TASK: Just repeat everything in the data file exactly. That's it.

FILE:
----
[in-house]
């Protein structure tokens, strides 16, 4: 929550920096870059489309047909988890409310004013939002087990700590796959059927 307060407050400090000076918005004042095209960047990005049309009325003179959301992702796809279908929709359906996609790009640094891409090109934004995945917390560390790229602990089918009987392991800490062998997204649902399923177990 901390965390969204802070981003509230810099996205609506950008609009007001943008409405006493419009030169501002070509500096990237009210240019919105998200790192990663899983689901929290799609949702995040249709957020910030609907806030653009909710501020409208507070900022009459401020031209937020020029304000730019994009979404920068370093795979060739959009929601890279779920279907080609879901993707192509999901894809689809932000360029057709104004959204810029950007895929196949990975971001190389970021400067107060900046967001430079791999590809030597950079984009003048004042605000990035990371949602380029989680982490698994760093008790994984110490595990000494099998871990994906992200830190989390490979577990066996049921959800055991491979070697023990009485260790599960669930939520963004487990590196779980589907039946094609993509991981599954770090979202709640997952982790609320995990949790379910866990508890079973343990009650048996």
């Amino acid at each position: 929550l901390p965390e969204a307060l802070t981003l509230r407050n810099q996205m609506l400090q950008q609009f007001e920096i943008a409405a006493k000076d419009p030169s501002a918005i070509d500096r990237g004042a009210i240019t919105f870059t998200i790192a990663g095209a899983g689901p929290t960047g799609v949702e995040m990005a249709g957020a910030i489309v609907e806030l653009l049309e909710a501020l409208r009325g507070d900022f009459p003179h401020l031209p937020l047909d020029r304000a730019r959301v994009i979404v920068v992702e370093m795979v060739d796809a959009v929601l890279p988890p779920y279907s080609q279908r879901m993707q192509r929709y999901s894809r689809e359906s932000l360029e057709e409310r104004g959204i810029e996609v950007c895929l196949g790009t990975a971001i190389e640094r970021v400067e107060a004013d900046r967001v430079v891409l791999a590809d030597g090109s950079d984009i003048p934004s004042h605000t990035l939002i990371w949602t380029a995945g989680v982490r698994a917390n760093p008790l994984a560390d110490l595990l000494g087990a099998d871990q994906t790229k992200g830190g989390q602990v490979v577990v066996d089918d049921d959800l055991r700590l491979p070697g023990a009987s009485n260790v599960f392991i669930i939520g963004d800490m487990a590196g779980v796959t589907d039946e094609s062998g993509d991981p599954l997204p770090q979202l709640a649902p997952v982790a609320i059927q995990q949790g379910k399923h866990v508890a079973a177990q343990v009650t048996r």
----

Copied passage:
[in-house]
């Protein structure tokens, strides 16, 4: 929550920096870059489309047909988890409310004013939002087990700590796959059927 307060407050400090000076918005004042095209960047990005049309009325003179959301992702796809279908929709359906996609790009640094891409090109934004995945917390560390790229602990089918009987392991800490062998997204649902399923177990 901390965390969204802070981003509230810099996205609506950008609009007001943008409405006493419009030169501002070509500096990237009210240019919105998200790192990663899983689901929290799609949702995040249709957020910030609907806030653009909710501020409208507070900022009459401020031209937020020029304000730019994009979404920068370093795979060739959009929601890279779920279907080609879901993707192509999901894809689809932000360029057709104004959204810029950007895929196949990975971001190389970021400067107060900046967001430079791999590809030597950079984009003048004042605000990035990371949602380029989680982490698994760093008790994984110490595990000494099998871990994906992200830190989390490979577990066996049921959800055991491979070697023990009485260790599960669930939520963004487990590196779980589907039946094609993509991981599954770090979202709640997952982790609320995990949790379910866990508890079973343990009650048996």
């Amino acid at each position: 929550l901390p965390e969204a307060l802070t981003l509230r407050n810099q996205m609506l400090q950008q609009f007001e920096i943008a409405a006493k000076d419009p030169s501002a918005i070509d500096r990237g004042a009210i240019t919105f870059t998200i790192a990663g095209a899983g689901p929290t960047g799609v949702e995040m990005a249709g957020a910030i489309v609907e806030l653009l049309e909710a501020l409208r009325g507070d900022f009459p003179h401020l031209p937020l047909d020029r304000a730019r959301v994009i979404v920068v992702e370093m795979v060739d796809a959009v929601l890279p988890p779920y279907s080609q279908r879901m993707q192509r929709y999901s894809r689809e359906s932000l360029e057709e409310r104004g959204i810029e996609v950007c895929l196949g790009t990975a971001i190389e640094r970021v400067e107060a004013d900046r967001v430079v891409l791999a590809d030597g090109s950079d984009i003048p934004s004042h605000t990035l939002i990371w949602t380029a995945g989680v982490r698994a917390n760093p008790l994984a560390d110490l595990l000494g087990a099998d871990q994906t790229k992200g830190g989390q602990v490979v577990v066996d089918d049921d959800l055991r700590l491979p070697g023990a009987s009485n260790v599960f392991i669930i939520g963004d800490m487990a590196g779980v796959t589907d039946e094609s062998g993509d991981p599954l997204p770090q979202l709640a649902p997952v982790a609320i059927q995990q949790g379910k399923h866990v508890a079973a177990q343990v009650t048996r």